Go home now Header Background Image
Submission Procedure
share: |
Follow us
Volume 2 / Issue 12 / Abstract

available in:   PDF (320 kB) PS (391 kB)
Similar Docs BibTeX   Write a comment
Links into Future
DOI:   10.3217/jucs-002-12-0805

Delivering Hypertext-based Courseware on the World-Wide-Web

David Marshall
(University of Wales, Cardiff, United Kingdom

Stephen Hurley
(University of Wales, Cardiff, United Kingdom

Abstract: This paper considers the framework in which World-Wide-Web based online courseware can be developed. This framework is illustrated using courseware developed for parallel computing, C programming, X-Window programming and computer vision.

Key Words: Courseware, World-Wide-Web, online, parallel computing, C programming, computer vision.

Categories: H.5 (Information Interfaces and Presentation), H.1 (Information Systems: Models and Principles), K.3 (Computers and Education), H.4 (Information Systems Applications).

1 Introduction

The use of computers to provided an integrated environment for teaching a variety of disciplines has received much attention in recent years. Indeed many frameworks [3] have been developed for such purposes. The material provided by such courseware varies greatly from the provision of lecture notes and lecture support material through to integrated and interactive tutorial packages. Until recently courseware has existed as stand alone packages, however with the advent of the World Wide Web (WWW) [5] on the Internet and accompanying WWW (hypertext) browsers, such as Netscape and HotJava, the provision of courseware has taken on a whole new dimension.

Many subjects can benefit from the provision of such courseware. Indeed we are probably fortunate that our chosen disciplines lend themselves to such methods. For example many methods that we describe in our courses are interactive and can take on many states depending on the input data. It is difficult and/or time consuming to convey all such possibilities in a lecture (or on static text such as handouts or textbooks). Integrated courseware has an obvious advantage in presenting such material.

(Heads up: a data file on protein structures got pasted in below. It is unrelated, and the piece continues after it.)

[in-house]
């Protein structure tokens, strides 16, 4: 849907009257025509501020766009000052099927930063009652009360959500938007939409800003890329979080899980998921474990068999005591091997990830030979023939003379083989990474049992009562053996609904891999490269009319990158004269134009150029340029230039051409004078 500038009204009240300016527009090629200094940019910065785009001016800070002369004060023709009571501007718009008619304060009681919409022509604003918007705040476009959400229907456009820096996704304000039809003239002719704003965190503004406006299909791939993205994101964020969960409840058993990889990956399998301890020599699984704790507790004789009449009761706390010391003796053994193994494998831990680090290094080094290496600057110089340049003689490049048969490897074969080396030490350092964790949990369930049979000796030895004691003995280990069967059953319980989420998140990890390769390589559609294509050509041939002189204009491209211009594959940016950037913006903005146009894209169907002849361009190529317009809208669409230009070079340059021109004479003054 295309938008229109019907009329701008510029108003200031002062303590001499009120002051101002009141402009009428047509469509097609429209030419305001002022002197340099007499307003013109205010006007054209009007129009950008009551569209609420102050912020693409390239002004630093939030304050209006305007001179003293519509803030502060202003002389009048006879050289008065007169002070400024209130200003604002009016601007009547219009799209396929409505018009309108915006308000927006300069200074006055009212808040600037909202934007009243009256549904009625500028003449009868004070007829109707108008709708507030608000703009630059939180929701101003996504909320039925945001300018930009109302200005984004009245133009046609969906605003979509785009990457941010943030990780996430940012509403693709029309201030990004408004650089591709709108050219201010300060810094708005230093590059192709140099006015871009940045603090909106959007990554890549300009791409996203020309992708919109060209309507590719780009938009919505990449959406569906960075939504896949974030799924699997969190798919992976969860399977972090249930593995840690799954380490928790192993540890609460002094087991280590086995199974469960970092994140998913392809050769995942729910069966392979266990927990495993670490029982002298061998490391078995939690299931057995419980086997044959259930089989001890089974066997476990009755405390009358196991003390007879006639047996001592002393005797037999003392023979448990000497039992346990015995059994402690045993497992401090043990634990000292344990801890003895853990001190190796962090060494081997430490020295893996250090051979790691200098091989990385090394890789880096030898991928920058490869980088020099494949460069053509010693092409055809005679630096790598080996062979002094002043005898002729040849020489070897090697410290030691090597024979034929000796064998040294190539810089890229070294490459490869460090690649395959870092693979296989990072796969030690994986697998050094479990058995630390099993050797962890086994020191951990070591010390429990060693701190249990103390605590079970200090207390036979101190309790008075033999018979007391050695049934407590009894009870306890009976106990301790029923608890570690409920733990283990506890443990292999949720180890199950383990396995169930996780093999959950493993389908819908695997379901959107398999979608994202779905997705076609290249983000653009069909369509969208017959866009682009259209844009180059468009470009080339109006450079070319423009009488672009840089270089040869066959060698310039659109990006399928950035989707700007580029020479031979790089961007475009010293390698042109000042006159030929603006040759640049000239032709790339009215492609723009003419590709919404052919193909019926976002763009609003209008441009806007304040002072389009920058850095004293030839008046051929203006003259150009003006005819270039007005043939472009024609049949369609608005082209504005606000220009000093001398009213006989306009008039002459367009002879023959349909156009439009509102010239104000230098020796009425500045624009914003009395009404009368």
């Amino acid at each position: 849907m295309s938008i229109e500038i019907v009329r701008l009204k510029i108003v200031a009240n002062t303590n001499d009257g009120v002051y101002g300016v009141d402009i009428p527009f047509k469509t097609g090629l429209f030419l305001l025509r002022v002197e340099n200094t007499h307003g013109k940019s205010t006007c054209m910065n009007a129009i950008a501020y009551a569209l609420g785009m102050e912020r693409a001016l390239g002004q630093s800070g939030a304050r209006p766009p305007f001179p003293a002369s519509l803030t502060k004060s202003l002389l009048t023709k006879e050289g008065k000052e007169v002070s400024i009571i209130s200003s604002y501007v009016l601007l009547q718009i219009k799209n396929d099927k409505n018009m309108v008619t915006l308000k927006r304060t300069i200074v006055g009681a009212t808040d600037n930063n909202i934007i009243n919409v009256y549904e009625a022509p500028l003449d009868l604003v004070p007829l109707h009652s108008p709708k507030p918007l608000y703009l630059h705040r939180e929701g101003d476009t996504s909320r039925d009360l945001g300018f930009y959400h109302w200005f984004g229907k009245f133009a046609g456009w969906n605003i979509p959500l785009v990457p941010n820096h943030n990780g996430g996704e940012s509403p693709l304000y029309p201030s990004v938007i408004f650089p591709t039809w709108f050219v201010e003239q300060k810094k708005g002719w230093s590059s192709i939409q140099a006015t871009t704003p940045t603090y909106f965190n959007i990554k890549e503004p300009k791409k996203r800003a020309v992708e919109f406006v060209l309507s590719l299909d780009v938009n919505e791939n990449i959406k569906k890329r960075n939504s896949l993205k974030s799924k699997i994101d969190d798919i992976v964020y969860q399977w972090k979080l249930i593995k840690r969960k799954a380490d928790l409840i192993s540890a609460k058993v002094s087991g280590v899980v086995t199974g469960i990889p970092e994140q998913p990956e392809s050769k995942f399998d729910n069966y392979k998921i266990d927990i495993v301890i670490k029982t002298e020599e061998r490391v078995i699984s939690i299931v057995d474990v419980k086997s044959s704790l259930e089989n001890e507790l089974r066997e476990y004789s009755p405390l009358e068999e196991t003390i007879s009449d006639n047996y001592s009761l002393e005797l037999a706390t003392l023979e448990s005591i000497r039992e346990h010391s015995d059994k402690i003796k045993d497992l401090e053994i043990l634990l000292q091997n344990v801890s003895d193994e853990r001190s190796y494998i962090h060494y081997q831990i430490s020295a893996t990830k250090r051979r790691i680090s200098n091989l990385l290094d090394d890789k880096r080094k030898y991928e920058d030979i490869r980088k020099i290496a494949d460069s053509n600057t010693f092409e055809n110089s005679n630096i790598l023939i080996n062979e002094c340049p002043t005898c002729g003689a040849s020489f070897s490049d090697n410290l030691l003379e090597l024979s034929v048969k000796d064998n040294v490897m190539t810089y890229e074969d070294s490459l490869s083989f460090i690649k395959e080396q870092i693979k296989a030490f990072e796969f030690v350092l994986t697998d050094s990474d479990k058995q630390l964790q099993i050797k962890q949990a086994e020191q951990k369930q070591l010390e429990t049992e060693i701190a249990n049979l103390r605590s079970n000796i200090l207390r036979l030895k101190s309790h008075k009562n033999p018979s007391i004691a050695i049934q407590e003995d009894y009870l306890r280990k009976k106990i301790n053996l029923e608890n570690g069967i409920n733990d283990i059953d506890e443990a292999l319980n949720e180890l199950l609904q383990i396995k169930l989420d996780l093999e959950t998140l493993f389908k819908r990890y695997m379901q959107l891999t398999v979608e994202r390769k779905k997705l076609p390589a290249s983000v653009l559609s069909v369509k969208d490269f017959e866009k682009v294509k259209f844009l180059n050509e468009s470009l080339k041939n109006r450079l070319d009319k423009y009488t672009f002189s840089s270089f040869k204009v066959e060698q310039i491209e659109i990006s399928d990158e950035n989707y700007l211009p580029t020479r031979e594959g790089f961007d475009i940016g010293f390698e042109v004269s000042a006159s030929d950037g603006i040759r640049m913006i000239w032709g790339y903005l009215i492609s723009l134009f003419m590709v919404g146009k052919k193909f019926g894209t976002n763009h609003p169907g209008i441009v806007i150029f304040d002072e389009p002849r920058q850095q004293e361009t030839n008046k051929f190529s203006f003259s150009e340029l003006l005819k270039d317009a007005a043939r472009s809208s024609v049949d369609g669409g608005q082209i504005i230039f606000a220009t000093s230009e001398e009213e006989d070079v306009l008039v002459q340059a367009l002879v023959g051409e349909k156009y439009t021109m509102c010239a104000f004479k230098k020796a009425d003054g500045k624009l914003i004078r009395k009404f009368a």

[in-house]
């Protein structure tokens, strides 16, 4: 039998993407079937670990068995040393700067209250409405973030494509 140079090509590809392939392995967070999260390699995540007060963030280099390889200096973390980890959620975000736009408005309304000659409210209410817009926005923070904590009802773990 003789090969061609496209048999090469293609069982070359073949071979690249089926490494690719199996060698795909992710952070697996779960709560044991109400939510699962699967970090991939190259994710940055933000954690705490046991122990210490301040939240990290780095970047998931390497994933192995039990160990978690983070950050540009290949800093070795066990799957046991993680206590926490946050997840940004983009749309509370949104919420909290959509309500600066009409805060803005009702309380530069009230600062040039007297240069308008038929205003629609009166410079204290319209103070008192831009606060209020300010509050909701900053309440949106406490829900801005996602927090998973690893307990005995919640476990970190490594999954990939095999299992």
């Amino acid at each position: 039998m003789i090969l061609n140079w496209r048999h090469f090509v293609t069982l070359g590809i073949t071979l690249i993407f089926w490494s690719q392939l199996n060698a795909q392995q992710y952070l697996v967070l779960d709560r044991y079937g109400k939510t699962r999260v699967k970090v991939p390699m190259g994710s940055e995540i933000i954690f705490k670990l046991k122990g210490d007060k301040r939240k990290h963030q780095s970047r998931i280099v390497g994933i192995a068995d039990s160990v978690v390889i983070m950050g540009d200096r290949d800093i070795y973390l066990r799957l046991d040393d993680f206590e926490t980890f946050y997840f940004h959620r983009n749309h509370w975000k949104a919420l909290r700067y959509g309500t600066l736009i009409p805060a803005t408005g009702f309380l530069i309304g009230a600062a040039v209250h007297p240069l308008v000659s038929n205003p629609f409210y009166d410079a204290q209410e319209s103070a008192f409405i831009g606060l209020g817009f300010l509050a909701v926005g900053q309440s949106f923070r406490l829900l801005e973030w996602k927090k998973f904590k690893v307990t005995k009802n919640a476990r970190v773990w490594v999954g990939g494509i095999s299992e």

2 Developing Courseware

In this section we aim to summarise our approach to developing courseware on the WWW. We begin by highlighting the advantages of using the WWW for courseware. We then broadly describe how the work has been implemented.

Page 805

Developing courseware is not merely a matter of preparing a series of lectures, linking them together and packaging them as a course. A comprehensive design strategy must also consider how to implement and manage a course, how to evaluate the materials that are used, and how to assess the learners. Therefore a systematic approach to the development of course materials. According to Rowntree [18] the systems approach should incorporate four basic strands:

  1. Identify course aims and objectives;
  2. Develop necessary learning experiences;
  3. Evaluate the effectiveness of learning experiences; and
  4. Improve the experiences in the light of evaluation.

In this paper we will concentrate on steps 1 and 2 and show how they affect courseware development.

3 Identify Course Aims and Objectives